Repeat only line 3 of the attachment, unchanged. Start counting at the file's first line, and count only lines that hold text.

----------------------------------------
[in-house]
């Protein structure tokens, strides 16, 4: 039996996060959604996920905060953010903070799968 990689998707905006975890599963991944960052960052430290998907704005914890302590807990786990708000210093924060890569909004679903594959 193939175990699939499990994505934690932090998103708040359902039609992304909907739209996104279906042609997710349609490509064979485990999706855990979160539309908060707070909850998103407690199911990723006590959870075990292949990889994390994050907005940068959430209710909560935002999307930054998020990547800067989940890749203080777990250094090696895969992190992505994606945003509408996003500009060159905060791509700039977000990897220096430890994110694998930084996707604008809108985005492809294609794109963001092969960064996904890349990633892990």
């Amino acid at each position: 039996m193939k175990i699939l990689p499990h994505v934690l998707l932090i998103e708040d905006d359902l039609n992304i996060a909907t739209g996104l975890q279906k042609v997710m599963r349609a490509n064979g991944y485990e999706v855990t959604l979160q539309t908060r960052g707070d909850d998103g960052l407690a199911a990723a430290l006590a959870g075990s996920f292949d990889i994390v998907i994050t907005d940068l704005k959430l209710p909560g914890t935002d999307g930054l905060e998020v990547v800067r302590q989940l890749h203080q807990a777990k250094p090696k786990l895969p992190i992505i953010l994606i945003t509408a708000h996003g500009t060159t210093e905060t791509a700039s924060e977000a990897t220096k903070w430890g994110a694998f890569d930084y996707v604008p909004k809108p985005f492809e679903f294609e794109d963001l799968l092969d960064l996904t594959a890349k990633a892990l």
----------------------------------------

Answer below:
């Amino acid at each position: 039996m193939k175990i699939l990689p499990h994505v934690l998707l932090i998103e708040d905006d359902l039609n992304i996060a909907t739209g996104l975890q279906k042609v997710m599963r349609a490509n064979g991944y485990e999706v855990t959604l979160q539309t908060r960052g707070d909850d998103g960052l407690a199911a990723a430290l006590a959870g075990s996920f292949d990889i994390v998907i994050t907005d940068l704005k959430l209710p909560g914890t935002d999307g930054l905060e998020v990547v800067r302590q989940l890749h203080q807990a777990k250094p090696k786990l895969p992190i992505i953010l994606i945003t509408a708000h996003g500009t060159t210093e905060t791509a700039s924060e977000a990897t220096k903070w430890g994110a694998f890569d930084y996707v604008p909004k809108p985005f492809e679903f294609e794109d963001l799968l092969d960064l996904t594959a890349k990633a892990l």